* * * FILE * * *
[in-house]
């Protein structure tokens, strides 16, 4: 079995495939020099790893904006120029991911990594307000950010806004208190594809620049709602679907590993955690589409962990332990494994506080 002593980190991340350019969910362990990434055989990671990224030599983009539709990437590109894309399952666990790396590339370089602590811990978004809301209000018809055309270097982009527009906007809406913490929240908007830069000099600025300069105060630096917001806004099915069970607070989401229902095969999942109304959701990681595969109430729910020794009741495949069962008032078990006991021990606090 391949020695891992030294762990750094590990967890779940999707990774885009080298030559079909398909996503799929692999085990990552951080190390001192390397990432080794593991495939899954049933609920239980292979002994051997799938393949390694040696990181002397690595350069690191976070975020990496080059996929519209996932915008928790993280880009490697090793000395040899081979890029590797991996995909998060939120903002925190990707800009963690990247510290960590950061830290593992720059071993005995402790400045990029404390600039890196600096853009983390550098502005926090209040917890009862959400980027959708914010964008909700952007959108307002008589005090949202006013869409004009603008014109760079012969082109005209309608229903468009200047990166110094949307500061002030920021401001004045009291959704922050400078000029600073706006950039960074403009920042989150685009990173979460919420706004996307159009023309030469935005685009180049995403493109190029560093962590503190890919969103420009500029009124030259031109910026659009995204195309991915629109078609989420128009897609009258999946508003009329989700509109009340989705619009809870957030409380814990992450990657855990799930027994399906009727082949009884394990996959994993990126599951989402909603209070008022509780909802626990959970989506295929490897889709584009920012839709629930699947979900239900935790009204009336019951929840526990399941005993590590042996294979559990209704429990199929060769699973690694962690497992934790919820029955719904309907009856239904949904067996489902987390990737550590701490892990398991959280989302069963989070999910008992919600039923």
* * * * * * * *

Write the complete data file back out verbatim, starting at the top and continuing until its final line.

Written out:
[in-house]
């Protein structure tokens, strides 16, 4: 079995495939020099790893904006120029991911990594307000950010806004208190594809620049709602679907590993955690589409962990332990494994506080 002593980190991340350019969910362990990434055989990671990224030599983009539709990437590109894309399952666990790396590339370089602590811990978004809301209000018809055309270097982009527009906007809406913490929240908007830069000099600025300069105060630096917001806004099915069970607070989401229902095969999942109304959701990681595969109430729910020794009741495949069962008032078990006991021990606090 391949020695891992030294762990750094590990967890779940999707990774885009080298030559079909398909996503799929692999085990990552951080190390001192390397990432080794593991495939899954049933609920239980292979002994051997799938393949390694040696990181002397690595350069690191976070975020990496080059996929519209996932915008928790993280880009490697090793000395040899081979890029590797991996995909998060939120903002925190990707800009963690990247510290960590950061830290593992720059071993005995402790400045990029404390600039890196600096853009983390550098502005926090209040917890009862959400980027959708914010964008909700952007959108307002008589005090949202006013869409004009603008014109760079012969082109005209309608229903468009200047990166110094949307500061002030920021401001004045009291959704922050400078000029600073706006950039960074403009920042989150685009990173979460919420706004996307159009023309030469935005685009180049995403493109190029560093962590503190890919969103420009500029009124030259031109910026659009995204195309991915629109078609989420128009897609009258999946508003009329989700509109009340989705619009809870957030409380814990992450990657855990799930027994399906009727082949009884394990996959994993990126599951989402909603209070008022509780909802626990959970989506295929490897889709584009920012839709629930699947979900239900935790009204009336019951929840526990399941005993590590042996294979559990209704429990199929060769699973690694962690497992934790919820029955719904309907009856239904949904067996489902987390990737550590701490892990398991959280989302069963989070999910008992919600039923």